Jane Setter: The main thrust of the book is to help readers understand that accent and/or voice prejudice is real, and to task them to re-examine their conscious or unconscious bias about this aspect of a person’s identity. Listeners make all kinds of assumptions about people based on the way they speak; these assumptions can be just as biased as those made based on how people look, what they wear, how they wear their hair, whether they have a job and what it is, what music they listen to, and so on.

Paola Medina González: One of the things I was most surprised about in your book was the incorporation of QR codes. Why did you make this innovative decision and how was this connected to your ideas about who might read the book?

Jane Setter: I wanted people to be able to access media other than print so they could really hear (and see) examples of some of the things I have written about.  As an educator, I find visual cues to be invaluable to the learning process.  Phonetics is often thought to be a dry subject and just about sound; I wanted it to come alive so readers could really get a sense of how this technical subject relates to the real world and to them. I always use video examples in my teaching and students have commented on how this helps them understand the content, so I wanted to give my readers that experience, too.

I suppose the book is targeted at anyone who is interested in speech as a social and communicative phenomenon, so that is who I imagine will be reading the book.

Paola Medina González: In your book, you talk about teachers and famous people who change their accents consciously in order to integrate into society. Are there situations in which we change our accent unconsciously? Are these changes imposed by something else, perhaps social factors?

Jane Setter: While several studies and the interviewees in the book show that some people are very much aware of the way they speak and have chosen to modify it, I think most people change the way they speak unconsciously when they move between different social settings.  In general, humans are social beings, and showing you identify with a particular speech community at any one time is a way of being accepted by that community, and getting your social needs met. This could be conscious or unconscious.  An example which is often given is how teenagers speak differently with their friends, their parents and their friends’ parents. I would certainly switch in and out of (slightly) different accents at school or home because of the expectations in those settings, and it becomes second nature if they are settings you are used to.  If you find yourself moving into a new social setting where the speech features are different, you will either chose to try to change, or you may decide not to, depending on how you want to express your identity.  Changing the way you speak to be more accepted by a certain speech community, and to show you accept that community, is called accommodation.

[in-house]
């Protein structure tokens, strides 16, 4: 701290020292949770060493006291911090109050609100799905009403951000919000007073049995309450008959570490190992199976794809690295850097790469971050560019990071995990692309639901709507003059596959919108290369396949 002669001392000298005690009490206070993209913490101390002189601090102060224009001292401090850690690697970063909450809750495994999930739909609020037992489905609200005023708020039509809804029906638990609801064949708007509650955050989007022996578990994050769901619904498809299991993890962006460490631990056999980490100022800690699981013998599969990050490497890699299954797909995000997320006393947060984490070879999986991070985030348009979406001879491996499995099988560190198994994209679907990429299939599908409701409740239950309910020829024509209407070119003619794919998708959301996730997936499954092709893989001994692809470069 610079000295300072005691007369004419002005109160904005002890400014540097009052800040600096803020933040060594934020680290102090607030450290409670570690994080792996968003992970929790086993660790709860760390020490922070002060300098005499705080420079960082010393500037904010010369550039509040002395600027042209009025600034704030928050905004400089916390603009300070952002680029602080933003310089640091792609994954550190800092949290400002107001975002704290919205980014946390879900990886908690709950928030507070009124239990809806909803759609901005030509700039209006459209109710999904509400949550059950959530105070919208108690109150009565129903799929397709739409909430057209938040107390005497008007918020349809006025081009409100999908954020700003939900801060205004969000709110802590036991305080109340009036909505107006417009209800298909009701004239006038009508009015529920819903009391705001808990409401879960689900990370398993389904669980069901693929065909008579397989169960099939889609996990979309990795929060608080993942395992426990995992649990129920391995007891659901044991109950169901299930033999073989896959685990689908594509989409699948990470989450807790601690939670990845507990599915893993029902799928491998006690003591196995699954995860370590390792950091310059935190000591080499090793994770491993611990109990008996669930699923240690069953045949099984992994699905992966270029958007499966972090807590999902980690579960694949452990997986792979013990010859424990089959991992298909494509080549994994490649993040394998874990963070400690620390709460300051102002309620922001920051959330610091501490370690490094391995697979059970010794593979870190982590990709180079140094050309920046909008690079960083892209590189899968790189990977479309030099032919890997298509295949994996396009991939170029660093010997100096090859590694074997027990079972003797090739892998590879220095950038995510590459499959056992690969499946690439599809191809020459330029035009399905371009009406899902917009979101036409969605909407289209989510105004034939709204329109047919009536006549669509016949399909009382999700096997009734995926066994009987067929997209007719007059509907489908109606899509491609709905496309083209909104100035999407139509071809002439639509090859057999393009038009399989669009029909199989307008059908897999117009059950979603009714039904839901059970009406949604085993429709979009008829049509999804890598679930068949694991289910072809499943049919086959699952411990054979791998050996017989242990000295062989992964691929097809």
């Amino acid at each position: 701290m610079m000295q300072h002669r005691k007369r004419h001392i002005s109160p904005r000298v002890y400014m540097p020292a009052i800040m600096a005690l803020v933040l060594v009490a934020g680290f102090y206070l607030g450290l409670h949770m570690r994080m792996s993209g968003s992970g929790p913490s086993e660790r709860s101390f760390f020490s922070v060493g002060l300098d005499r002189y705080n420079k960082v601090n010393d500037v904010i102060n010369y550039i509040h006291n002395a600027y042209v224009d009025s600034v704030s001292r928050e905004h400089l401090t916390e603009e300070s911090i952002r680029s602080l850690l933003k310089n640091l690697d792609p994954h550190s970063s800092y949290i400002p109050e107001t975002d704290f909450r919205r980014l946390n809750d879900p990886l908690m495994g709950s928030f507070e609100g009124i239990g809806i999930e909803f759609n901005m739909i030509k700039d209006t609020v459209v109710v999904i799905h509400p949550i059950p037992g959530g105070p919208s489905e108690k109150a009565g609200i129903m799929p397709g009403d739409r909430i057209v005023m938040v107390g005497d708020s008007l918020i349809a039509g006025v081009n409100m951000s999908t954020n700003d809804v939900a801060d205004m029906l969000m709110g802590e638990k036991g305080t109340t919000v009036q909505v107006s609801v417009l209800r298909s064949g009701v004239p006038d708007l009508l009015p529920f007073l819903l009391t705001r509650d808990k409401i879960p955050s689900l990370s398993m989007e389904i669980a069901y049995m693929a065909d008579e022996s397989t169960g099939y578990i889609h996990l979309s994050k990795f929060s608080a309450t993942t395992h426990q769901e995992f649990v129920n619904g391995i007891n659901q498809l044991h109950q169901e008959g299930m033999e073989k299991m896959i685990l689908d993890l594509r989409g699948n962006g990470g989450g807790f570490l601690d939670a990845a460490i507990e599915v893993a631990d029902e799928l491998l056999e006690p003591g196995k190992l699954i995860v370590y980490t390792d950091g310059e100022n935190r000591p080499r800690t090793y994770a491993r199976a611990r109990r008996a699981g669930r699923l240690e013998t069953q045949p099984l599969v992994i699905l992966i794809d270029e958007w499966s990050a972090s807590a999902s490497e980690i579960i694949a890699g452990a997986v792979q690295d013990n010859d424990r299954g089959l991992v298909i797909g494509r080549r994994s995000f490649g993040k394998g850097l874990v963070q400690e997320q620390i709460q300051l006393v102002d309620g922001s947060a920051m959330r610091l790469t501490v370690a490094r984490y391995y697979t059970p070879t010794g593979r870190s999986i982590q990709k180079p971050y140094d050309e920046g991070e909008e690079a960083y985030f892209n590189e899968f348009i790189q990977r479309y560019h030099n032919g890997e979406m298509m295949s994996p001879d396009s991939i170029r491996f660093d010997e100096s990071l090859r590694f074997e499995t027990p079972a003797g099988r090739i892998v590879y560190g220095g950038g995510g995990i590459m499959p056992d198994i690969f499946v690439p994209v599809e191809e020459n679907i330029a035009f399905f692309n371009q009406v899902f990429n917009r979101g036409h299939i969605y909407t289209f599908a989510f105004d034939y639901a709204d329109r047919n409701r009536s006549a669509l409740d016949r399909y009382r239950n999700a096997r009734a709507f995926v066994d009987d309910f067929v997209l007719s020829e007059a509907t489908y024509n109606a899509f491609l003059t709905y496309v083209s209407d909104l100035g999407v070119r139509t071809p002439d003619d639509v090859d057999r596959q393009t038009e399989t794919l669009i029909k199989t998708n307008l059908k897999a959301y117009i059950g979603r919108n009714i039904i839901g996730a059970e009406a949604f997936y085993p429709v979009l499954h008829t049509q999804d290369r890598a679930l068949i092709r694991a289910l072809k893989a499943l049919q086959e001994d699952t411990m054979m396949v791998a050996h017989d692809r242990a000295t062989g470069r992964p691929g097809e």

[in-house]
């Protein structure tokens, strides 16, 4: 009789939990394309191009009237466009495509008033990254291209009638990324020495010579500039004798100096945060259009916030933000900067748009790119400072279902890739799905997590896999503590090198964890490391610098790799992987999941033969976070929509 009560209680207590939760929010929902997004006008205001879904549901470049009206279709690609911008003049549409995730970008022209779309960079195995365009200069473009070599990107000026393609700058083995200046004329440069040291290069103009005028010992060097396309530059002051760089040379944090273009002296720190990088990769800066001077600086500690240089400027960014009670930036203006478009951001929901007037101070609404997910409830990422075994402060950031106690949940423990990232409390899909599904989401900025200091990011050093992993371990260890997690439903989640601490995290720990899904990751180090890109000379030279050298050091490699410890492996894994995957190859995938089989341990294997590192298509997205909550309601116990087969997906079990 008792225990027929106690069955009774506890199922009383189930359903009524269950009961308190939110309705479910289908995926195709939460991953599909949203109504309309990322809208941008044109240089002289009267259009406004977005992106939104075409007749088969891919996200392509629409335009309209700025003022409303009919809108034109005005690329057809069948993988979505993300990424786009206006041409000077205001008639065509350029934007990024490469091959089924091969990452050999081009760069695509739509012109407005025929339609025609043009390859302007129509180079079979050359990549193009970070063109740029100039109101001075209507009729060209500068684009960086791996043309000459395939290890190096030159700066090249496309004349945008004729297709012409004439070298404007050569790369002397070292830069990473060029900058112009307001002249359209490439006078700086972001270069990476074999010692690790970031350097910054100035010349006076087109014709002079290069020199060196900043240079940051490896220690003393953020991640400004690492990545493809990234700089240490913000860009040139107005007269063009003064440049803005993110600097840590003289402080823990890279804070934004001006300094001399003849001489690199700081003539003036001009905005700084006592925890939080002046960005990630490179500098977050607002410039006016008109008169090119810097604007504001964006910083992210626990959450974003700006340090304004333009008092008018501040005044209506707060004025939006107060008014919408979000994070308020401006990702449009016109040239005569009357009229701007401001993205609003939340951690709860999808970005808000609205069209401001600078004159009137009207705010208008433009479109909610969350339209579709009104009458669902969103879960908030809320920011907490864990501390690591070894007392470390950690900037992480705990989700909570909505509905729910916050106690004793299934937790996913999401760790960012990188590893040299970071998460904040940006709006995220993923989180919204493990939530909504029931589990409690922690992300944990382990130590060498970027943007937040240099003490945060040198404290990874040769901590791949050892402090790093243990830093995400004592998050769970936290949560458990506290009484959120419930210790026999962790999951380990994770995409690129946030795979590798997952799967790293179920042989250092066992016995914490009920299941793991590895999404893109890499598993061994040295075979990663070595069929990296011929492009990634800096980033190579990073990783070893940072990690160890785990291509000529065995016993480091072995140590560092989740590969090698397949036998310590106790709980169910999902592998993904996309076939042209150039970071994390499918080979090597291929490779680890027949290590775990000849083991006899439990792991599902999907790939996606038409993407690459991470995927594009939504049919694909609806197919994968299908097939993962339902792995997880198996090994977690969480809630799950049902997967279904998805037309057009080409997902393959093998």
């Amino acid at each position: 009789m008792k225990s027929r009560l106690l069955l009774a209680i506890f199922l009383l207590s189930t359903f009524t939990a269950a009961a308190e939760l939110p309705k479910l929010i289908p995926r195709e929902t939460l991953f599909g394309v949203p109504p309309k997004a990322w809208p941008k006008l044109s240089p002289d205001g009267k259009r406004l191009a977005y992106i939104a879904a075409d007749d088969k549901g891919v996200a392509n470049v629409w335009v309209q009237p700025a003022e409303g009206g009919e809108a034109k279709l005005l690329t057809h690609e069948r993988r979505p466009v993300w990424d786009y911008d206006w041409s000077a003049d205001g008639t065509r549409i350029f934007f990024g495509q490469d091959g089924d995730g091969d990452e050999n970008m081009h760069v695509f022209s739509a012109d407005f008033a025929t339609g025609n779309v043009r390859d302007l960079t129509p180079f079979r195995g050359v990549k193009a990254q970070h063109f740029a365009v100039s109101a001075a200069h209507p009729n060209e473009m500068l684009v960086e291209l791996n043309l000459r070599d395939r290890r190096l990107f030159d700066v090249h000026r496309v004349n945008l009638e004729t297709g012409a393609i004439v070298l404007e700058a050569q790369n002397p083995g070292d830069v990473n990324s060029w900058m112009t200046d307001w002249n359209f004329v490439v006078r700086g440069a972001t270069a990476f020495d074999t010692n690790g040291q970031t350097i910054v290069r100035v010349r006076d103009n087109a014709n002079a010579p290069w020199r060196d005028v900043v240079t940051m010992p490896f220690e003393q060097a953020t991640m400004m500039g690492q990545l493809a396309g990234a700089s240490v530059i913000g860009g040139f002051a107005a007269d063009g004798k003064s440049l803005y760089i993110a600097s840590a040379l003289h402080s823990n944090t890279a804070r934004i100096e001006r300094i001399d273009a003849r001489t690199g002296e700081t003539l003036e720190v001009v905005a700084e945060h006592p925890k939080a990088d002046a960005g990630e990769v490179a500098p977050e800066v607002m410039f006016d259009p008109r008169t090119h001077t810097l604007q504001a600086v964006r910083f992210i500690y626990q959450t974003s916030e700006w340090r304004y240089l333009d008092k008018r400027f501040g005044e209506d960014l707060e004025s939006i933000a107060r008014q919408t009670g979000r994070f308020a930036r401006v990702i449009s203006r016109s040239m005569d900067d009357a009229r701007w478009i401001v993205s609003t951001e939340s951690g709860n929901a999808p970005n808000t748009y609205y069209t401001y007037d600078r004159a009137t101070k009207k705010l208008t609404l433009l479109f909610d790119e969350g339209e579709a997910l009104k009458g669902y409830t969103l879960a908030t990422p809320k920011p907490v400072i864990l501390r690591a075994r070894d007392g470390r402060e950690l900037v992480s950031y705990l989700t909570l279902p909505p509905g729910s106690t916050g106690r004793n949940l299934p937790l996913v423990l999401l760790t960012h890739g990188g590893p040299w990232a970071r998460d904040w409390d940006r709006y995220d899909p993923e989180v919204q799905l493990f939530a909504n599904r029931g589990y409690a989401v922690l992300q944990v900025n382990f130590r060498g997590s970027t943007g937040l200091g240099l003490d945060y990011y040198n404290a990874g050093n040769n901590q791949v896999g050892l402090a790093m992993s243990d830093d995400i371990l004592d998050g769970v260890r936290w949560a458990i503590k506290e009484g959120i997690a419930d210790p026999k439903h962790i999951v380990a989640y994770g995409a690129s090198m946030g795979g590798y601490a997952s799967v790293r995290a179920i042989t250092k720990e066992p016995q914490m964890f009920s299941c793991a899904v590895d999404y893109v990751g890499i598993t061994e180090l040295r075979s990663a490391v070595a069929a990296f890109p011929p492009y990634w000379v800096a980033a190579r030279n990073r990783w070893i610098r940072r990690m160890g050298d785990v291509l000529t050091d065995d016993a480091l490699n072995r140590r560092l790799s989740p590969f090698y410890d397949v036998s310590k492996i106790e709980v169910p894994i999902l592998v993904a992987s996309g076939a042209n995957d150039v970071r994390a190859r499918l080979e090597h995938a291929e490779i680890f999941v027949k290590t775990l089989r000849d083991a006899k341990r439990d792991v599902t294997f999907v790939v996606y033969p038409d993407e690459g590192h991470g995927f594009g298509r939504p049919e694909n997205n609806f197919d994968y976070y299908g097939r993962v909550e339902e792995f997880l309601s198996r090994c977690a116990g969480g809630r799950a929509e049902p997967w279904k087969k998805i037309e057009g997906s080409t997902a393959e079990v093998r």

The fact that it is often unconscious is reflected in the accounts I have had from many people over the years who have moved around the UK – or the world – to study and, when they have gone back home, people have told them that they don’t sound like themselves any more.  This kind of comment can make the speaker feel like they have lost part of their identity (rather than gaining a new one), but it is also a reflection of how their social group might feel rejected by the speaker.

Paola Medina González: According to your book, some professions pay more attention to voice and speech inflection. Relating this idea to my own experience, when I studied how to teach my native language, one of my professors used to evaluate us in terms of performance, besides teaching techniques and designing didactic materials. She used to tell the male students that they had a really good teacher’s voice. Female students were not so lucky. What could be the reason for this? Is it true that there are better voices for teaching? Are there better voices according to professions?

Jane Setter: It sounds like your professor was biased against female speech, which is very common indeed, and something I look at in the book. But she may also have been biased against other women in general or felt threatened by them; the negative comments about your voices sound like something called competitor derogation, which people use to make themselves feel more superior.  This is a very complex issue and I’m not a psychologist, so I don’t feel qualified to make further comments.

Concerning whether there are better voices according to professions, I can’t think of any research that looks specifically at this, but I would suggest that stereotyping would play a role in people’s opinions of which voice and/or accent fits which profession best.

Paola Medina González: In many chapters of your book, you say that when people speak, the way they sound plays a role in social relationships. In this sense, there could be cases in which an accent can be linked with social stereotypes and people try to avoid it. What do you consider is the best practice to avoid creating and reproducing negative social stereotypes related to accents? What dialogue do you want your book to establish with people working in education? What can teachers and professors do in order to eliminate the stereotypes associated with some accents or particular phonetic phenomena? 

Jane Setter: Education, education, education!

Again, education is key here. We need to be discussing these issues and helping people understand what their (un)conscious biases are and how they acquire them, so that they can question these biases when they realize they are in the process of making them.  I would recommend this starts as early as possible in educational settings. And it will require those teachers and professors to undergo unconscious bias training where speech is concerned.

We, as people, need to be able to take a step back, appreciate that cultures are different, and try to move towards mutual understanding, rather than making assumptions which can lead to a breakdown in communication.